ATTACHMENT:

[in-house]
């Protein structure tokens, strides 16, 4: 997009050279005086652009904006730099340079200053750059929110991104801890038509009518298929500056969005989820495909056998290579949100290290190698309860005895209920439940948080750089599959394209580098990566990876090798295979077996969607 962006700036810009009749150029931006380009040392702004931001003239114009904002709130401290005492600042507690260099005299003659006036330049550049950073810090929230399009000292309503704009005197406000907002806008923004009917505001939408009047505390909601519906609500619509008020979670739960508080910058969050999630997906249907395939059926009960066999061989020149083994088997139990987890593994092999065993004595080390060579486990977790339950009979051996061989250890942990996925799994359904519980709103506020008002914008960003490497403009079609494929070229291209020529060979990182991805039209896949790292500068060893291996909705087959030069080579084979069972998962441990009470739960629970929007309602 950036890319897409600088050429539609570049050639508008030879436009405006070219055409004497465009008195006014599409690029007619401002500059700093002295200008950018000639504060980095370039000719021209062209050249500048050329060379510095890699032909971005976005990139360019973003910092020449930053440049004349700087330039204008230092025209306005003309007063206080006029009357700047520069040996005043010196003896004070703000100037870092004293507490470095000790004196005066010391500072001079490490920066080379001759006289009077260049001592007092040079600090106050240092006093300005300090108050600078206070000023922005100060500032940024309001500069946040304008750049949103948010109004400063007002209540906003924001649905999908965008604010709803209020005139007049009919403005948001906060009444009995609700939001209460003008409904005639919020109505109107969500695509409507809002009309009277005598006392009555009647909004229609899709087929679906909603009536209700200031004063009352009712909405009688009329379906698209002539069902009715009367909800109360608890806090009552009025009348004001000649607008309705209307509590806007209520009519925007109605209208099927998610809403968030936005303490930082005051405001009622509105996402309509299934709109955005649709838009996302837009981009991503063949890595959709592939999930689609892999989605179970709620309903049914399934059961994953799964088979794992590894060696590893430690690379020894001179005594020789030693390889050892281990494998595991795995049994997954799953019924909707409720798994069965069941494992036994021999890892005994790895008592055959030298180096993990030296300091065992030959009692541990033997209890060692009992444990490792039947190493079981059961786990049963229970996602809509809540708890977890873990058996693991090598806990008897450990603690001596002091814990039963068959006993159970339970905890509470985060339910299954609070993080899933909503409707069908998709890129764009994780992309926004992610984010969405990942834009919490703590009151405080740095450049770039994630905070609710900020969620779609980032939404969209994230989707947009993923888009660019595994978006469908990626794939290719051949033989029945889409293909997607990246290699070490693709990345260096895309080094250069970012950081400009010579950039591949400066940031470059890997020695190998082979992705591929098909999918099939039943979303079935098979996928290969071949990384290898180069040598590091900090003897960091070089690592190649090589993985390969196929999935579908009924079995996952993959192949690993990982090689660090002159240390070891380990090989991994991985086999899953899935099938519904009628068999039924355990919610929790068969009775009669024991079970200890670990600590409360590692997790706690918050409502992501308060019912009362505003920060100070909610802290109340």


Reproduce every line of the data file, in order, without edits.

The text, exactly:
[in-house]
């Protein structure tokens, strides 16, 4: 997009050279005086652009904006730099340079200053750059929110991104801890038509009518298929500056969005989820495909056998290579949100290290190698309860005895209920439940948080750089599959394209580098990566990876090798295979077996969607 962006700036810009009749150029931006380009040392702004931001003239114009904002709130401290005492600042507690260099005299003659006036330049550049950073810090929230399009000292309503704009005197406000907002806008923004009917505001939408009047505390909601519906609500619509008020979670739960508080910058969050999630997906249907395939059926009960066999061989020149083994088997139990987890593994092999065993004595080390060579486990977790339950009979051996061989250890942990996925799994359904519980709103506020008002914008960003490497403009079609494929070229291209020529060979990182991805039209896949790292500068060893291996909705087959030069080579084979069972998962441990009470739960629970929007309602 950036890319897409600088050429539609570049050639508008030879436009405006070219055409004497465009008195006014599409690029007619401002500059700093002295200008950018000639504060980095370039000719021209062209050249500048050329060379510095890699032909971005976005990139360019973003910092020449930053440049004349700087330039204008230092025209306005003309007063206080006029009357700047520069040996005043010196003896004070703000100037870092004293507490470095000790004196005066010391500072001079490490920066080379001759006289009077260049001592007092040079600090106050240092006093300005300090108050600078206070000023922005100060500032940024309001500069946040304008750049949103948010109004400063007002209540906003924001649905999908965008604010709803209020005139007049009919403005948001906060009444009995609700939001209460003008409904005639919020109505109107969500695509409507809002009309009277005598006392009555009647909004229609899709087929679906909603009536209700200031004063009352009712909405009688009329379906698209002539069902009715009367909800109360608890806090009552009025009348004001000649607008309705209307509590806007209520009519925007109605209208099927998610809403968030936005303490930082005051405001009622509105996402309509299934709109955005649709838009996302837009981009991503063949890595959709592939999930689609892999989605179970709620309903049914399934059961994953799964088979794992590894060696590893430690690379020894001179005594020789030693390889050892281990494998595991795995049994997954799953019924909707409720798994069965069941494992036994021999890892005994790895008592055959030298180096993990030296300091065992030959009692541990033997209890060692009992444990490792039947190493079981059961786990049963229970996602809509809540708890977890873990058996693991090598806990008897450990603690001596002091814990039963068959006993159970339970905890509470985060339910299954609070993080899933909503409707069908998709890129764009994780992309926004992610984010969405990942834009919490703590009151405080740095450049770039994630905070609710900020969620779609980032939404969209994230989707947009993923888009660019595994978006469908990626794939290719051949033989029945889409293909997607990246290699070490693709990345260096895309080094250069970012950081400009010579950039591949400066940031470059890997020695190998082979992705591929098909999918099939039943979303079935098979996928290969071949990384290898180069040598590091900090003897960091070089690592190649090589993985390969196929999935579908009924079995996952993959192949690993990982090689660090002159240390070891380990090989991994991985086999899953899935099938519904009628068999039924355990919610929790068969009775009669024991079970200890670990600590409360590692997790706690918050409502992501308060019912009362505003920060100070909610802290109340």